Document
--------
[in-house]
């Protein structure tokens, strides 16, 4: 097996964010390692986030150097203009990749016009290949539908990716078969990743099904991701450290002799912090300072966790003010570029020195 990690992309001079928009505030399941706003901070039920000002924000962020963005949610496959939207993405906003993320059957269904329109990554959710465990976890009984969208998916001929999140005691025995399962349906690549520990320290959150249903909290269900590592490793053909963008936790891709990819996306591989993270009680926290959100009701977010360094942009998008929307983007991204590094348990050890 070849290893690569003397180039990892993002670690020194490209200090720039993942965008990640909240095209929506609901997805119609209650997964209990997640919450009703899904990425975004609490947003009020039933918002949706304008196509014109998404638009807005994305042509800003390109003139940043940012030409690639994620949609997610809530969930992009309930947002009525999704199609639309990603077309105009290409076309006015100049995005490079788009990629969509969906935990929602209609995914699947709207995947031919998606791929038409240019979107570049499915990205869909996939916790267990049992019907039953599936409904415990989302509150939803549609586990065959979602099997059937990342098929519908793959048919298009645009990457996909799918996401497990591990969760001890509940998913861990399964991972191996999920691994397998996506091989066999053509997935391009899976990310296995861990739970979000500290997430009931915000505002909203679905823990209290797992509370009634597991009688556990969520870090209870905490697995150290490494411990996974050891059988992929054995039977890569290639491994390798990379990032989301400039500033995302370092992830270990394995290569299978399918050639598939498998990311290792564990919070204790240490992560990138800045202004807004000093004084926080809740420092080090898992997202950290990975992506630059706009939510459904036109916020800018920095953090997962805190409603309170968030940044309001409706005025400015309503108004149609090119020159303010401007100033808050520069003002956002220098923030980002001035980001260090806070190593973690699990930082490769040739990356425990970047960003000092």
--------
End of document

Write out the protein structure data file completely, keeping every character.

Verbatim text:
[in-house]
């Protein structure tokens, strides 16, 4: 097996964010390692986030150097203009990749016009290949539908990716078969990743099904991701450290002799912090300072966790003010570029020195 990690992309001079928009505030399941706003901070039920000002924000962020963005949610496959939207993405906003993320059957269904329109990554959710465990976890009984969208998916001929999140005691025995399962349906690549520990320290959150249903909290269900590592490793053909963008936790891709990819996306591989993270009680926290959100009701977010360094942009998008929307983007991204590094348990050890 070849290893690569003397180039990892993002670690020194490209200090720039993942965008990640909240095209929506609901997805119609209650997964209990997640919450009703899904990425975004609490947003009020039933918002949706304008196509014109998404638009807005994305042509800003390109003139940043940012030409690639994620949609997610809530969930992009309930947002009525999704199609639309990603077309105009290409076309006015100049995005490079788009990629969509969906935990929602209609995914699947709207995947031919998606791929038409240019979107570049499915990205869909996939916790267990049992019907039953599936409904415990989302509150939803549609586990065959979602099997059937990342098929519908793959048919298009645009990457996909799918996401497990591990969760001890509940998913861990399964991972191996999920691994397998996506091989066999053509997935391009899976990310296995861990739970979000500290997430009931915000505002909203679905823990209290797992509370009634597991009688556990969520870090209870905490697995150290490494411990996974050891059988992929054995039977890569290639491994390798990379990032989301400039500033995302370092992830270990394995290569299978399918050639598939498998990311290792564990919070204790240490992560990138800045202004807004000093004084926080809740420092080090898992997202950290990975992506630059706009939510459904036109916020800018920095953090997962805190409603309170968030940044309001409706005025400015309503108004149609090119020159303010401007100033808050520069003002956002220098923030980002001035980001260090806070190593973690699990930082490769040739990356425990970047960003000092």